Telkom nixes Netflix over «porn» content: report

Metaratings
28 Jan 2016
00:00

ITEM: One week after Indonesia’s tech ministry put Netflix on notice – giving it one month to comply with local film and broadcast regulations – state-owned incumbent carrier Telkom has blocked Netflix completely for non-compliance and, allegedly, porn.

According to Tech In Asia (citing a report from local media IndoTelko), the block kicked in at midnight Wednesday (January 27), after which users of Telkom and any related service – including IndiHome, WiFi.id, and mobile arm Telkomsel – were unable to access Netflix.

Telkom’s director of consumer service, Dian Rachmawan, reportedly explained that Netflix was being blocked because it carries “pornographic material and other inappropriate content”, and because it doesn’t have permission from the government to operate in Indonesia, Tech In Asia reports:

DailySocial quoted Rachmawan as saying, “As a state-owned enterprise, we need to set up an example and authority in conducting businesses.” He added that Telkom would be willing to partner with Netflix so long as it removed inappropriate content, and proceeded to let Telkom “help it manage” itself in Indonesia through a Telkom-owned platform.Netflix needs to apply for a license known as a BUT (Badan Usaha Tetap). Essentially, this means the firm must open an office in Jakarta, hire local employees, and subject itself to tax regulations, which indeed means that with every transaction on Netflix in Indonesia, a portion will go back to the government.Odds are, porn and questionable content on Netflix is not the real reason behind Telkom’s ban. Instead, a more relevant fact is that Netflix sees annual revenue of US$6 billion, which may be too juicy to pass up.

Earlier this month, tech minister Rudiantara said that Netflix would need to work with ISPs and get a business license as a local content provider if it wants to operate legally in the country. From a different Tech In Asia report:

DailySocial quoted Rachmawan as saying, “As a state-owned enterprise, we need to set up an example and authority in conducting businesses.” He added that Telkom would be willing to partner with Netflix so long as it removed inappropriate content, and proceeded to let Telkom “help it manage” itself in Indonesia through a Telkom-owned platform.Netflix needs to apply for a license known as a BUT (Badan Usaha Tetap). Essentially, this means the firm must open an office in Jakarta, hire local employees, and subject itself to tax regulations, which indeed means that with every transaction on Netflix in Indonesia, a portion will go back to the government.Odds are, porn and questionable content on Netflix is not the real reason behind Telkom’s ban. Instead, a more relevant fact is that Netflix sees annual revenue of US$6 billion, which may be too juicy to pass up.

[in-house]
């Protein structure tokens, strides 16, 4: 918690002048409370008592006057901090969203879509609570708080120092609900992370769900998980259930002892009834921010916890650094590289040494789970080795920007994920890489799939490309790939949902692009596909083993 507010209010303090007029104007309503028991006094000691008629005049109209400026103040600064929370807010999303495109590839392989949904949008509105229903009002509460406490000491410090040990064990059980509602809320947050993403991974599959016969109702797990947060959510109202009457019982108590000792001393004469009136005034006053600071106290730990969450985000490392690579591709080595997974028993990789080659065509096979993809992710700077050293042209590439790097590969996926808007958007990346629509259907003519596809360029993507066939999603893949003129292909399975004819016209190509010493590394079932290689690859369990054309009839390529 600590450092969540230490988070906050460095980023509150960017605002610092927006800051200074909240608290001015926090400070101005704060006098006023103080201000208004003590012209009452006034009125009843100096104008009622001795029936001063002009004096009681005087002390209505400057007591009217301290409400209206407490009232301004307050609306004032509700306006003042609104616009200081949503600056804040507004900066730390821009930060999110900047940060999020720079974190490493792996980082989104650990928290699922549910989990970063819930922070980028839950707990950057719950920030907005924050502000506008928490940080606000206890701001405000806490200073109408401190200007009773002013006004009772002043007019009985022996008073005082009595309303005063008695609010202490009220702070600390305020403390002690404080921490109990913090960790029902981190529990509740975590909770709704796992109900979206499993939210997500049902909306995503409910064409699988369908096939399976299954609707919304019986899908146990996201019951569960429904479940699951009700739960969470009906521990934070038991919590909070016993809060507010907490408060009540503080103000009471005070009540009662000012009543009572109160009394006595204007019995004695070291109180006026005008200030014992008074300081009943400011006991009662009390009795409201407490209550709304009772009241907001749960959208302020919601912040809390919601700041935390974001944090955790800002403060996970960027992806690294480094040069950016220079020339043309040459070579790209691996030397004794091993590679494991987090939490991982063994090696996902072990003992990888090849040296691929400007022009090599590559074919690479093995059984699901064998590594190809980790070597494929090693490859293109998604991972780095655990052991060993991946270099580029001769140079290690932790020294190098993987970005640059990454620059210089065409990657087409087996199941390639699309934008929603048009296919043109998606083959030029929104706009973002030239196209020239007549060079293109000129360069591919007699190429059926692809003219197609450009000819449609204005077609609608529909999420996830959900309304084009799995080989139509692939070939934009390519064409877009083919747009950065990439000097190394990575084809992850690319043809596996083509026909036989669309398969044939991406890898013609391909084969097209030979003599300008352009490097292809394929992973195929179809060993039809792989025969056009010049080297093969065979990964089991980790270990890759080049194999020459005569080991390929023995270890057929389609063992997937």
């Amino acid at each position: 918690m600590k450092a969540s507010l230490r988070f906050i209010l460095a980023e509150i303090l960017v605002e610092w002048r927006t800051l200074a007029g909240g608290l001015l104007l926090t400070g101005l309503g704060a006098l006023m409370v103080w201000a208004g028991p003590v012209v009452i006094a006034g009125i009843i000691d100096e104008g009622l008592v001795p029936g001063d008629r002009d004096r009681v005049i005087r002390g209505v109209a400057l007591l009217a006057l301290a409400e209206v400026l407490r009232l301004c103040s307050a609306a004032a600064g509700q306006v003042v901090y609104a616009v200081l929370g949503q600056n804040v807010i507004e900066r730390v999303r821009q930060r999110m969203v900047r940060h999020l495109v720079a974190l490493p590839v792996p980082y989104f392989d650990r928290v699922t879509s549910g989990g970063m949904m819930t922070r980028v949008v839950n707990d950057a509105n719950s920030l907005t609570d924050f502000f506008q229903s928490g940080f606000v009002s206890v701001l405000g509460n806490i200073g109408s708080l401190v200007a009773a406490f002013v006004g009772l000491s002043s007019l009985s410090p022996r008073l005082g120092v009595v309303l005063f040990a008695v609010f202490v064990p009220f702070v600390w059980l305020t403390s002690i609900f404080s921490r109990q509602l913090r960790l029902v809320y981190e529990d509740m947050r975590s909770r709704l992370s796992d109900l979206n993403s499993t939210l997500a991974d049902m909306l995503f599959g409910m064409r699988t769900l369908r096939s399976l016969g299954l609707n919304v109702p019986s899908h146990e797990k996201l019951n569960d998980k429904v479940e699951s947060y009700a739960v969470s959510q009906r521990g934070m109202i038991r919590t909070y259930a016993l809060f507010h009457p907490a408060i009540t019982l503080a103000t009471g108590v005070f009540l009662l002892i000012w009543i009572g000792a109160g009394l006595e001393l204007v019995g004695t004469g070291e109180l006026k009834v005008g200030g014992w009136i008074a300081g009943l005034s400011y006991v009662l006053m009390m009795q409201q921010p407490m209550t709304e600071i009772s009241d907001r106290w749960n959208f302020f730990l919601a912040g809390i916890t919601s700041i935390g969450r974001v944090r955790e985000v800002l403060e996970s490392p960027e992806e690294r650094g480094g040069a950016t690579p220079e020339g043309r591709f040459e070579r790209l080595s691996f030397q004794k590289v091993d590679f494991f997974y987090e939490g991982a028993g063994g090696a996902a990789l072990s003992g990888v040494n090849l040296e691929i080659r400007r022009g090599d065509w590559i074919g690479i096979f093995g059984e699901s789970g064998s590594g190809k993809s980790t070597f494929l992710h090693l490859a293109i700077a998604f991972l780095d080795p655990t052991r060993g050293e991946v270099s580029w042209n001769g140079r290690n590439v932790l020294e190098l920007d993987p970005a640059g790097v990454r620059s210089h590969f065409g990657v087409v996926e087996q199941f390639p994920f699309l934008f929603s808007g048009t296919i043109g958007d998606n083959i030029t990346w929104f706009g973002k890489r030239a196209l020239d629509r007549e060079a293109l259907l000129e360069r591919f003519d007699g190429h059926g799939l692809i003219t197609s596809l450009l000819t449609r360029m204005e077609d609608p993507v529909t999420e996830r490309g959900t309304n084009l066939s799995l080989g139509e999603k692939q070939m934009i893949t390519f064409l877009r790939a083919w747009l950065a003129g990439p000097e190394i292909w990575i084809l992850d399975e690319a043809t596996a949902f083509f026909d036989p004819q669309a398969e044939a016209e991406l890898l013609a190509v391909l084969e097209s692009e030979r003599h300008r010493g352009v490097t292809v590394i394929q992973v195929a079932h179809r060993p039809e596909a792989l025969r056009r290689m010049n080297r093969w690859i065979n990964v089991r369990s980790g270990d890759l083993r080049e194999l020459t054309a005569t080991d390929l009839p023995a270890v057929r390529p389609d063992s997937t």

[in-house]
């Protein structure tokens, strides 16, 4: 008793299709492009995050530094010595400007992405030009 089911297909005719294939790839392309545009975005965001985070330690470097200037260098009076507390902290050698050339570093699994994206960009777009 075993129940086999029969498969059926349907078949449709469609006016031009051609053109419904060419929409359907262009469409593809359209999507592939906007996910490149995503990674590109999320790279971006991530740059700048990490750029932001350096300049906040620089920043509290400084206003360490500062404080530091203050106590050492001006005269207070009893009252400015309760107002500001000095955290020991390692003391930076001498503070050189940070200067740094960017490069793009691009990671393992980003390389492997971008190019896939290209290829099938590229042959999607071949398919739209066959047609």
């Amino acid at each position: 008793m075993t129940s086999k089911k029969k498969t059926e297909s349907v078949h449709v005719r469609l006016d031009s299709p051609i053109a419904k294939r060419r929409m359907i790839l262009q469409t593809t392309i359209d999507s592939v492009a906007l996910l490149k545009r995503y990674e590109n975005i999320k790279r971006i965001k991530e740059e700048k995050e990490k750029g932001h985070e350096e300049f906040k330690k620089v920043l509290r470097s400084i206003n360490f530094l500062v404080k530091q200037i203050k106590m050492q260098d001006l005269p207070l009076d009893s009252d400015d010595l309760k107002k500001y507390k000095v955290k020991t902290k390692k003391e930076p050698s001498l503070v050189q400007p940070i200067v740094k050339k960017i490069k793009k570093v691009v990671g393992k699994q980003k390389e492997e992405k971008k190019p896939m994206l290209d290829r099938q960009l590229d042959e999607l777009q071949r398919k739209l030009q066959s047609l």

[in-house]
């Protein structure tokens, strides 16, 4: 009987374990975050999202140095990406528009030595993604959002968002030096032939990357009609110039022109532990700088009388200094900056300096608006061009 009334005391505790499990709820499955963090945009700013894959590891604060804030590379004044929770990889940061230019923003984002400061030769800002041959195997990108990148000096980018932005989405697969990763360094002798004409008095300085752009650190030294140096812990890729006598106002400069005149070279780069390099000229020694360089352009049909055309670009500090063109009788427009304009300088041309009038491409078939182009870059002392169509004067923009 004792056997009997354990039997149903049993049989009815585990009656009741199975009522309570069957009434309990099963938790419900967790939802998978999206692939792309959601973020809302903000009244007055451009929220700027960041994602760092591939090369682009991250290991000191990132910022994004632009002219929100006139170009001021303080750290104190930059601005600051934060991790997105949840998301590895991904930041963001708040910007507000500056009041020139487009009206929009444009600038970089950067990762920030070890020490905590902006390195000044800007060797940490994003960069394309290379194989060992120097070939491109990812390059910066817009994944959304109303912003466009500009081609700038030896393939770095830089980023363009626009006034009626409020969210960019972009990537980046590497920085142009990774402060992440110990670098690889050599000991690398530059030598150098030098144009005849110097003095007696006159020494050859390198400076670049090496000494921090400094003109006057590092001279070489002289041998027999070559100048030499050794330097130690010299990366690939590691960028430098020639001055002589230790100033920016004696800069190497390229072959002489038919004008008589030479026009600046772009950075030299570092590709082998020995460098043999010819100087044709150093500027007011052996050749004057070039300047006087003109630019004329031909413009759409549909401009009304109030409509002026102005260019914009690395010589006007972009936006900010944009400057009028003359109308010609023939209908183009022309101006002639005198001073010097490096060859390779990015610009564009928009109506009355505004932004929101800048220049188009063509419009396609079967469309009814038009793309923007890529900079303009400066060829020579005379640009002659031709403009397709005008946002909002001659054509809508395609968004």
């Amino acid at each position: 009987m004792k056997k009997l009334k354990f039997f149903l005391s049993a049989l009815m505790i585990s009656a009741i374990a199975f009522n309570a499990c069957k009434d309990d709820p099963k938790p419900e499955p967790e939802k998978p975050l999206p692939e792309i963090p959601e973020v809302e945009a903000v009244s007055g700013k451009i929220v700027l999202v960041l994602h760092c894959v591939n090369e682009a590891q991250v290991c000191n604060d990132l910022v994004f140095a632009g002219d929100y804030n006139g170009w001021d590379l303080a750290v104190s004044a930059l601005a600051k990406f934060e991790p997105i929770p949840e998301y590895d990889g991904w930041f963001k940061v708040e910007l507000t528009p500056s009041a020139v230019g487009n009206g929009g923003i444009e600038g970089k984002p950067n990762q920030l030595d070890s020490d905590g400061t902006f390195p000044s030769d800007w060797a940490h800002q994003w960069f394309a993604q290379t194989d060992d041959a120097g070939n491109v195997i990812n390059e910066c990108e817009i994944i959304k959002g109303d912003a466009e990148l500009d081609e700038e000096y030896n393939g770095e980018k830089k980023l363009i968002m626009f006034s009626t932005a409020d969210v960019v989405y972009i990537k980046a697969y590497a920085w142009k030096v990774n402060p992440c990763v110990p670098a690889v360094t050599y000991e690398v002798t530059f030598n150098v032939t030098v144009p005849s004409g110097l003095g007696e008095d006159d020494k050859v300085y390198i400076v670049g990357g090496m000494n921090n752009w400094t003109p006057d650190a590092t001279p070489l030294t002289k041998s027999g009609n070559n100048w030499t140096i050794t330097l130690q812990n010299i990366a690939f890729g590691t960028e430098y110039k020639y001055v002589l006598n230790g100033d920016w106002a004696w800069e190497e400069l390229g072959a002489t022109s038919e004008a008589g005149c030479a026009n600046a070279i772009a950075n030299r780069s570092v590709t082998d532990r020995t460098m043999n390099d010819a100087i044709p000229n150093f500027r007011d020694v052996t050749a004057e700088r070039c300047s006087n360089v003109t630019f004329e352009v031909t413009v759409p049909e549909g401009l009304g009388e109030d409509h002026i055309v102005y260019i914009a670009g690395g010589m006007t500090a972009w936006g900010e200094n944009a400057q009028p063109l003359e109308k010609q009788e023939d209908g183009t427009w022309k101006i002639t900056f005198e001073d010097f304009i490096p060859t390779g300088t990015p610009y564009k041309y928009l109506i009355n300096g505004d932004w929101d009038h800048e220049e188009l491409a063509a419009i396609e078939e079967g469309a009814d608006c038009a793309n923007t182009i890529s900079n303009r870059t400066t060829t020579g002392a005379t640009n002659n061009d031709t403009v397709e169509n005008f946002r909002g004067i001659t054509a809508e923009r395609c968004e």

Rudiantara also said that Netflix “probably” wouldn’t be banned, raising speculation in the media that Telkom is pressuring Netflix on the ministry’s behalf – not so much in the name of policing content, but rather making Netflix a taxpayer:

DailySocial quoted Rachmawan as saying, “As a state-owned enterprise, we need to set up an example and authority in conducting businesses.” He added that Telkom would be willing to partner with Netflix so long as it removed inappropriate content, and proceeded to let Telkom “help it manage” itself in Indonesia through a Telkom-owned platform.Netflix needs to apply for a license known as a BUT (Badan Usaha Tetap). Essentially, this means the firm must open an office in Jakarta, hire local employees, and subject itself to tax regulations, which indeed means that with every transaction on Netflix in Indonesia, a portion will go back to the government.Odds are, porn and questionable content on Netflix is not the real reason behind Telkom’s ban. Instead, a more relevant fact is that Netflix sees annual revenue of US$6 billion, which may be too juicy to pass up.

That said, a number of industry observers have noted ever since Netflix unleashed its service globally at CES 2016 that the company would have its work cut out for it in terms of tailoring content to local standards – not just in terms of language, licensing and audience expectations, but also in terms of local censorship regimes.

Related content

Comments
No Comments Yet! Be the first to share what you think!